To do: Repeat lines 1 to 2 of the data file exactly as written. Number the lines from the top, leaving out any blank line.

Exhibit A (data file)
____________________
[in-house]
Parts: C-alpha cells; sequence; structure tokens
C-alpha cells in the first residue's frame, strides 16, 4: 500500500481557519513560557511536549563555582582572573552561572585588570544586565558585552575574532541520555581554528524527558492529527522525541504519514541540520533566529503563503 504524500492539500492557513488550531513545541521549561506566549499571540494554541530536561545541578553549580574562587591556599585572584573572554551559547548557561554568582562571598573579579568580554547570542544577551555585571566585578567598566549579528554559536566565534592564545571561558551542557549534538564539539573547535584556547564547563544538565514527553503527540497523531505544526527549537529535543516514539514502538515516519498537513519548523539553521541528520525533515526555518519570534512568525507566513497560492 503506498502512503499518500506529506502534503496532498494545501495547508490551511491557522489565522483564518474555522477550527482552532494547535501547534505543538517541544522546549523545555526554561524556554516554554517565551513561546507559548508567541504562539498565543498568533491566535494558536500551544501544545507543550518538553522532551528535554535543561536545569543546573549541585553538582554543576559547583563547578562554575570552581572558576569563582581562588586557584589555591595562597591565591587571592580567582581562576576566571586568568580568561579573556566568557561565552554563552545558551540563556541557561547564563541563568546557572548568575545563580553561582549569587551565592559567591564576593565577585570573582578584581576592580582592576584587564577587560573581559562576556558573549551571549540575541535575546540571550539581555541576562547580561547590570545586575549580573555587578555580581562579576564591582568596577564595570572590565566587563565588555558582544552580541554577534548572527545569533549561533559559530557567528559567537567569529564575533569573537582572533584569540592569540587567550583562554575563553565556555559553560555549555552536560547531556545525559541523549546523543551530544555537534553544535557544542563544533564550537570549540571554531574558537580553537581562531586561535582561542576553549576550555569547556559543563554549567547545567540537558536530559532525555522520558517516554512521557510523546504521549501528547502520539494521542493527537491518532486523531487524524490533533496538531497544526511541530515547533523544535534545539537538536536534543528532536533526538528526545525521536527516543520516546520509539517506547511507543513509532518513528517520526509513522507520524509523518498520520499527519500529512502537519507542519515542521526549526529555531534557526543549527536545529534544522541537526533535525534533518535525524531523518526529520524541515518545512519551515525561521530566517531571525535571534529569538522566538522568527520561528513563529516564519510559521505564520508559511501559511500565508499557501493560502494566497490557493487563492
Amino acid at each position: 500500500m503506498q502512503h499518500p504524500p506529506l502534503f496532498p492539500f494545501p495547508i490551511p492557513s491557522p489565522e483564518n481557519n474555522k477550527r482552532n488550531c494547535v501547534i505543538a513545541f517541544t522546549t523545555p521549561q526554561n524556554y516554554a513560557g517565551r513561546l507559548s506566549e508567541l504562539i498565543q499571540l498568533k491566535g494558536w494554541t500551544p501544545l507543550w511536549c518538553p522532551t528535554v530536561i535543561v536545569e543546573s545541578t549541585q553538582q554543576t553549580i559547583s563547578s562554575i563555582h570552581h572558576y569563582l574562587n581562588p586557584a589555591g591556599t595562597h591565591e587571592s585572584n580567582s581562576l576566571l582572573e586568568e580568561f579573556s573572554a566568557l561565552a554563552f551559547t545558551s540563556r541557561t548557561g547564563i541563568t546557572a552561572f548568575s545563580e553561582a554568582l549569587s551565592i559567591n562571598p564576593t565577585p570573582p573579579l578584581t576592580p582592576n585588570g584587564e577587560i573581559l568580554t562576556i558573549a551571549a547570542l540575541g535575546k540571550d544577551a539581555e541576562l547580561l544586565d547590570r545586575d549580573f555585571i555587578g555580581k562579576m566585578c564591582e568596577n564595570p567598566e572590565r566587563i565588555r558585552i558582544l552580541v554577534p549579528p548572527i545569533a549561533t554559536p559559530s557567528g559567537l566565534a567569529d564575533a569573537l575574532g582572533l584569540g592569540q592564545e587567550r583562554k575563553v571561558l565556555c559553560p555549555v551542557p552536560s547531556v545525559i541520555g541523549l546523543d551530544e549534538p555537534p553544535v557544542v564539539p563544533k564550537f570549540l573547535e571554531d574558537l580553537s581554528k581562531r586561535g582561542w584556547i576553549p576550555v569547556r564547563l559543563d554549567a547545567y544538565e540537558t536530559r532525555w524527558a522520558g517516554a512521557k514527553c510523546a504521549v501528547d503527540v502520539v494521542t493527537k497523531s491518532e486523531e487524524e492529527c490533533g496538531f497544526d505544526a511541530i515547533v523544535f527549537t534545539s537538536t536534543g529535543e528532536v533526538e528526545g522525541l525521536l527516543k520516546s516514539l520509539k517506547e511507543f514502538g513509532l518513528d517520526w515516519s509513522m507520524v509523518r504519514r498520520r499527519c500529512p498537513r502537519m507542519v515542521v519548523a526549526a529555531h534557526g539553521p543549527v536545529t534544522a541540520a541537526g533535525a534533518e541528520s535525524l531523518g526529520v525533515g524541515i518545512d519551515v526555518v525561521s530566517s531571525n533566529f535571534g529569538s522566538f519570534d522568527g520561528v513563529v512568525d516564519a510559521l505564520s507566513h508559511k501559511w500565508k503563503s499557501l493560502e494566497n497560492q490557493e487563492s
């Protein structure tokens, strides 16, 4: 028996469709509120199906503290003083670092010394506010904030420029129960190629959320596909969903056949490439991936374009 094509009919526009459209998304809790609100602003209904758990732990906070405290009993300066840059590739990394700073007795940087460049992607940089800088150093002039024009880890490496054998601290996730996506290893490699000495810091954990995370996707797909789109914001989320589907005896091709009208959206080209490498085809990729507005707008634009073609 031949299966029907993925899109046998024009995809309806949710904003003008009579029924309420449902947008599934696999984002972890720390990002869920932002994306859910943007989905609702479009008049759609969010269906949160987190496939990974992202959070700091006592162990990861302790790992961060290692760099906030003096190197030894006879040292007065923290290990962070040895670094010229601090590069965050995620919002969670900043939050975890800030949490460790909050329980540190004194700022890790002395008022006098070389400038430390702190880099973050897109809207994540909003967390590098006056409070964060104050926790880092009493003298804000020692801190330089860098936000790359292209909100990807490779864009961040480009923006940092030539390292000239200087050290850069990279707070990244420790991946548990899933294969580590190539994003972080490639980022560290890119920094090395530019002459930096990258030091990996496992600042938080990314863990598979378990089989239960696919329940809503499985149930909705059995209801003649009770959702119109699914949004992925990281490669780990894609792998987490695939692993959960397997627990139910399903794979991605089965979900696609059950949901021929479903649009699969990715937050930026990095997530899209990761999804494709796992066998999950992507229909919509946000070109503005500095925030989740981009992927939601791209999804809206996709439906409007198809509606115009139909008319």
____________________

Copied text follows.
[in-house]
Parts: C-alpha cells; sequence; structure tokens